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So, I'm sitting here on my computer and get the life scared out of me by a horrible cracking, rustling, thudding sound. I turn to find one of my peppers plants has broken - apparently one of the upper sections has just ripped off under it's own weight and dropped on to the toy box.

The plant was quite top-heavy anyway (all the fruit was high up) and the section that's broken off was supporting three peppers. As far as I can tell the plant is healthy, at least there's nothing obviously wrong, so I assume it has just suffered under the weight of its own fruit?

The break isn't very clean, as it has torn down the stem of the plant, as you can see in the images (apologies for the uneven quality):

Cropped photo of plant, showing damage on stem Cropped photo of broken stem, showing long "tear"

Ignoring the fact the plant's effectively been pruned of a chunk of foliage, what should I do about this? Is there potentially something wrong with the plant? Anything else to bear in mind?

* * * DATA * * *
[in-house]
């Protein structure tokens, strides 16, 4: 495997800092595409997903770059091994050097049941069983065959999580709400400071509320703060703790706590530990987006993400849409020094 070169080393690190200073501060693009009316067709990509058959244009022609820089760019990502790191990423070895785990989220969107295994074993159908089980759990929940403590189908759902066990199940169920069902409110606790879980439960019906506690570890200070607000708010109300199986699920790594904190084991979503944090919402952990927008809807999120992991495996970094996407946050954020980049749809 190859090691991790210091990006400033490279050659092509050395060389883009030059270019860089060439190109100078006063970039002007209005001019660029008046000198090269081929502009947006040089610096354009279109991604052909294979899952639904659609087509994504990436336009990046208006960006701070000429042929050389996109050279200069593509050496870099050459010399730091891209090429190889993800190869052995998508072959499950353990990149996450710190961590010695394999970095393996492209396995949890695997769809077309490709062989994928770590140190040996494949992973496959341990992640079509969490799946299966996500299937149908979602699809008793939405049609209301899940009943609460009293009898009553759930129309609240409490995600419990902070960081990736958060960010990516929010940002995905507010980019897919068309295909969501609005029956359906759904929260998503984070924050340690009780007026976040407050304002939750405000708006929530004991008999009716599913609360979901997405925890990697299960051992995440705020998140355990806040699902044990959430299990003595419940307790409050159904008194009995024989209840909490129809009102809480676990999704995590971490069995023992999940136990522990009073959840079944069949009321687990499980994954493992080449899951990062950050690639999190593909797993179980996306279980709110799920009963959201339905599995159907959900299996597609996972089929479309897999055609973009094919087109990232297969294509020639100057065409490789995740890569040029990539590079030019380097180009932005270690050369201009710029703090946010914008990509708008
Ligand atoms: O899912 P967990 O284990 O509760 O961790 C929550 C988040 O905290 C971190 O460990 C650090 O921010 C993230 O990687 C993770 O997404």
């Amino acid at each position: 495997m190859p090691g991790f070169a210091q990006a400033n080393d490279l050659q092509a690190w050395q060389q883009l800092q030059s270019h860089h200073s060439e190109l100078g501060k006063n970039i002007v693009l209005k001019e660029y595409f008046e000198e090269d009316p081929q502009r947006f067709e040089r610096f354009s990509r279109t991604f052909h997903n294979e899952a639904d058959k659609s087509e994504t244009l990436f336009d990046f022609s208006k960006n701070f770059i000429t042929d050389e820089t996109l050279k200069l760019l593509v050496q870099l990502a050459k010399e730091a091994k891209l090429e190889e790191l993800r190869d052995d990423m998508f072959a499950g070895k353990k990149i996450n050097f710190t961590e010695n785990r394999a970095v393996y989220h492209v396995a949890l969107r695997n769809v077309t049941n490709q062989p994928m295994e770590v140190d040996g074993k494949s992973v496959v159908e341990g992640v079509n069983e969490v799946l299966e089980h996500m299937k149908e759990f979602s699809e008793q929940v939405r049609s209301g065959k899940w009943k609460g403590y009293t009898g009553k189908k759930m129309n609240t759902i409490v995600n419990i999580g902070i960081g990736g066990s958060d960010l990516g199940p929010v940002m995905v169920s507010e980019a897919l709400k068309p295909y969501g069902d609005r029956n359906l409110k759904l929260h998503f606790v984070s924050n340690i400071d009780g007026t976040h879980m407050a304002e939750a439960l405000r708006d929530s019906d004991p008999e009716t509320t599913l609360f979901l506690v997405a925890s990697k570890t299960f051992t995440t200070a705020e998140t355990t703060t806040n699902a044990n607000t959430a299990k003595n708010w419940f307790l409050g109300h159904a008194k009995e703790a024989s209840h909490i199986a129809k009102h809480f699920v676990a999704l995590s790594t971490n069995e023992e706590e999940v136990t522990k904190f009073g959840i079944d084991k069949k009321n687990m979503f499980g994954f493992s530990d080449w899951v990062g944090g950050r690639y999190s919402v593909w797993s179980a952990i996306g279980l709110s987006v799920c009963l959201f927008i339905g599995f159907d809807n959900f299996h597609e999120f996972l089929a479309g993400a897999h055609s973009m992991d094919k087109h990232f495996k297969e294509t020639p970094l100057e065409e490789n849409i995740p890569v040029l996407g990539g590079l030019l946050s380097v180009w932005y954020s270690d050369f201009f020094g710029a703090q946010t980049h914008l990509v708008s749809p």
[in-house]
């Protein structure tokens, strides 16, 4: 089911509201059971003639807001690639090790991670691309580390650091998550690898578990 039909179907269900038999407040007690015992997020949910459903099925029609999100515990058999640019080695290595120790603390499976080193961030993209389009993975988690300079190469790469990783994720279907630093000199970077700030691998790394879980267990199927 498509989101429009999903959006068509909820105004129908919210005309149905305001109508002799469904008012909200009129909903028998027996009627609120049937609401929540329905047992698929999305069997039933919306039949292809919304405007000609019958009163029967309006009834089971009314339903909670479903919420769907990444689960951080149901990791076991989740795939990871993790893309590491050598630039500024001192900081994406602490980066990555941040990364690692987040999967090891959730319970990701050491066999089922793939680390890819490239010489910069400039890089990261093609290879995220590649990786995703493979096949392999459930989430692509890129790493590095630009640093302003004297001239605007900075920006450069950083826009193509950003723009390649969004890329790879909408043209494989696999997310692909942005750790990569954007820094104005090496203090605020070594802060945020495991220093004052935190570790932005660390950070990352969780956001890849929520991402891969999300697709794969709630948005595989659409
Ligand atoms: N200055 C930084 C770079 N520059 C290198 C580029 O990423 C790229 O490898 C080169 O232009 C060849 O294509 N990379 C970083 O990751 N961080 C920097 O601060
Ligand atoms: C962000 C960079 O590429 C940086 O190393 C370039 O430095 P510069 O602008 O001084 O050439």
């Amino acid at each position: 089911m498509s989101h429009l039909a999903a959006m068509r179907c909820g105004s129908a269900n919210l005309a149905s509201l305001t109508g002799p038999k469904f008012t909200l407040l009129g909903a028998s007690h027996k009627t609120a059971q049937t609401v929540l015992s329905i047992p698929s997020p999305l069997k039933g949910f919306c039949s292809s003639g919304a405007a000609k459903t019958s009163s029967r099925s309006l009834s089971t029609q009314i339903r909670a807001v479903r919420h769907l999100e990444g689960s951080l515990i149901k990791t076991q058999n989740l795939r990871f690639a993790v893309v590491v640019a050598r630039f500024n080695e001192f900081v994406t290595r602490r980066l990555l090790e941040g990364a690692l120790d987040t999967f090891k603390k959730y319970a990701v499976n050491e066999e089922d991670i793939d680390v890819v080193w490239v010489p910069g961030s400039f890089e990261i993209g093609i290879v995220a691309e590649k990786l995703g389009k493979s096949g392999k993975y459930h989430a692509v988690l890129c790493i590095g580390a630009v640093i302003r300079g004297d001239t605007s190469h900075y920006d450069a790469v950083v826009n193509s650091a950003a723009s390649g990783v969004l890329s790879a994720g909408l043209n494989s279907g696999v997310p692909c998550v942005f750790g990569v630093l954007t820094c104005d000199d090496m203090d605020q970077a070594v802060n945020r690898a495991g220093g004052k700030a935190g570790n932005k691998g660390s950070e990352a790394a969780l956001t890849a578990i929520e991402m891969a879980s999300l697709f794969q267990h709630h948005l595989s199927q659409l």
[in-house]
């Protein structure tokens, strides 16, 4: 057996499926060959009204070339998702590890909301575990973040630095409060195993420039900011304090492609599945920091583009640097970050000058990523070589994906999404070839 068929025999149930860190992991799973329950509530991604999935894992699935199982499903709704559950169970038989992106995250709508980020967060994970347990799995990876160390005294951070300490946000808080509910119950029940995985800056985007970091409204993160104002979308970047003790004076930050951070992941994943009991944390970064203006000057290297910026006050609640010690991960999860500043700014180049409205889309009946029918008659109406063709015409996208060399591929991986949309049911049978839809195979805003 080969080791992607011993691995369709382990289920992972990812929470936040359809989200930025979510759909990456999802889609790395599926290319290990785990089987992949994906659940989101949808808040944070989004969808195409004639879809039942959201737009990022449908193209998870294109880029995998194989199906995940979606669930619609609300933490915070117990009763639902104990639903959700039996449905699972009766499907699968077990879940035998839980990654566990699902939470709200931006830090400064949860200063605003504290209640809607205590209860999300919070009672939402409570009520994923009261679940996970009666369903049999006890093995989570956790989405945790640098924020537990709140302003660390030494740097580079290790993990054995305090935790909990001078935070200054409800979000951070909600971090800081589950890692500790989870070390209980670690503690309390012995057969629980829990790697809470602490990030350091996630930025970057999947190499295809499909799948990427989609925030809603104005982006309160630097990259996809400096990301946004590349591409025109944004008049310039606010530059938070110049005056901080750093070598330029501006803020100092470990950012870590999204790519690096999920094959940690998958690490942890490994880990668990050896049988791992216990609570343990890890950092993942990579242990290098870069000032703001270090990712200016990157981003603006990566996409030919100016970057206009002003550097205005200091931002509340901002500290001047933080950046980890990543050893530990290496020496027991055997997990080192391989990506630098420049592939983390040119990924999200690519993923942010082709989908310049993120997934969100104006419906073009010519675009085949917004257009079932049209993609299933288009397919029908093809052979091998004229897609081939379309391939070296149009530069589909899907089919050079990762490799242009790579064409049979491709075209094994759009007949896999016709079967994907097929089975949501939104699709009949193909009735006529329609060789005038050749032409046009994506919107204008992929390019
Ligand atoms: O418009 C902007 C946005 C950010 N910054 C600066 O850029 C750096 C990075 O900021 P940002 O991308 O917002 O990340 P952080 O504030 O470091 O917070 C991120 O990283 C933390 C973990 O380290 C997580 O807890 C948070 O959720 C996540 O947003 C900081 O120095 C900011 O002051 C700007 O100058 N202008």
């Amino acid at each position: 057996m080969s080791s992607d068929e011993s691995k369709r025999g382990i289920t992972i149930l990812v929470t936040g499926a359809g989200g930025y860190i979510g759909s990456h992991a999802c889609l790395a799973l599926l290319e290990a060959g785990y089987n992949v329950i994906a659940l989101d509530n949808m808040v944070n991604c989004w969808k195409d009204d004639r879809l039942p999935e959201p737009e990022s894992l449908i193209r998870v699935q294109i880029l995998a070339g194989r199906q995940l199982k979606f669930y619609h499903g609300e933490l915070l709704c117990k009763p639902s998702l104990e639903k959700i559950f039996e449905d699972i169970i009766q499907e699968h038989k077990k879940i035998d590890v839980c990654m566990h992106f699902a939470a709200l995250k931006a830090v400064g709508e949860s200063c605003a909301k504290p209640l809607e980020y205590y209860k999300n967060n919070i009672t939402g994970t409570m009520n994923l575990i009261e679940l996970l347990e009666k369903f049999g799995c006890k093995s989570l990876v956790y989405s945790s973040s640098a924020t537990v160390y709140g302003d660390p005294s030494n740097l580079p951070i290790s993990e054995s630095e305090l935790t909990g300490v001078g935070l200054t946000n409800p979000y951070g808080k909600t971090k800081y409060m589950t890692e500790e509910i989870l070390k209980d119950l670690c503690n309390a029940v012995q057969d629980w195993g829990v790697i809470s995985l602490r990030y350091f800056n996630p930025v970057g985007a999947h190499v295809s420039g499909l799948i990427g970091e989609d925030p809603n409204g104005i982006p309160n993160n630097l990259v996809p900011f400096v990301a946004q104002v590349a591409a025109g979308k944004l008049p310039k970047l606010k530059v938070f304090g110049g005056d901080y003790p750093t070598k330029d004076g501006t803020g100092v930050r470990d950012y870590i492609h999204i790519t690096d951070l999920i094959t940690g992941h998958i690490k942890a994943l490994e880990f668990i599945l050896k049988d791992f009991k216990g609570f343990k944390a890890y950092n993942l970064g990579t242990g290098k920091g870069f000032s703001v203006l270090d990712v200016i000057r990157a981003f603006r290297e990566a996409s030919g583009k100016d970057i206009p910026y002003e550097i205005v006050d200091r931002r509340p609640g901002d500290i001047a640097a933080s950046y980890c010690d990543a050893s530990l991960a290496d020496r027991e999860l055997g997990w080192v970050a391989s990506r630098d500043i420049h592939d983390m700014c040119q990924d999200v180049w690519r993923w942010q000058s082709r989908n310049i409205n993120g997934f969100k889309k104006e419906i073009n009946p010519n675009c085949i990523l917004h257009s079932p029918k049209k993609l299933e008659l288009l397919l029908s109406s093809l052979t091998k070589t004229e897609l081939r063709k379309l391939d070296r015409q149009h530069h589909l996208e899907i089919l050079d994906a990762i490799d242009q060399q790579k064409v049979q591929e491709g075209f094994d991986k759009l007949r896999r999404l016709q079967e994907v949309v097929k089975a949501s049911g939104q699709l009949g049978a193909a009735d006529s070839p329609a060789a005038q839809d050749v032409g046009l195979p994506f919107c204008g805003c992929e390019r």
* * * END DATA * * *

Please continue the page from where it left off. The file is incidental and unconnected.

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2 Answers 2

up vote 7 down vote accepted

Yes larger pepper plants will need support, although I usually find they tip over rather than split! As long as the roots survive the tipping, then then simply put out new growth from the bottom in the new vertical direction.

The old branch is not going to root and grow, so take the fruit off it and eat them. Throw those that are too small or unripe to be usable in the compost with the branch.

A clean cut is ideal and this would be the best choice for the above pictures. The only time you might not want to do this is if the leaves/stems that would be removed by such a cut make up over about half the healthy foliage. in such a case it is probably best to keep them so the plant has a chance of decent growth in the short term.

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It would be a good idea to make a clean cut just below that break.

If you have more peppers on the plant that could cause more breakage, you might consider adding supports -- sticks or sturdy wire pushed into the soil that you can either directly use to bear some of the weight, or tie string to the supports that will take weight off the branches.

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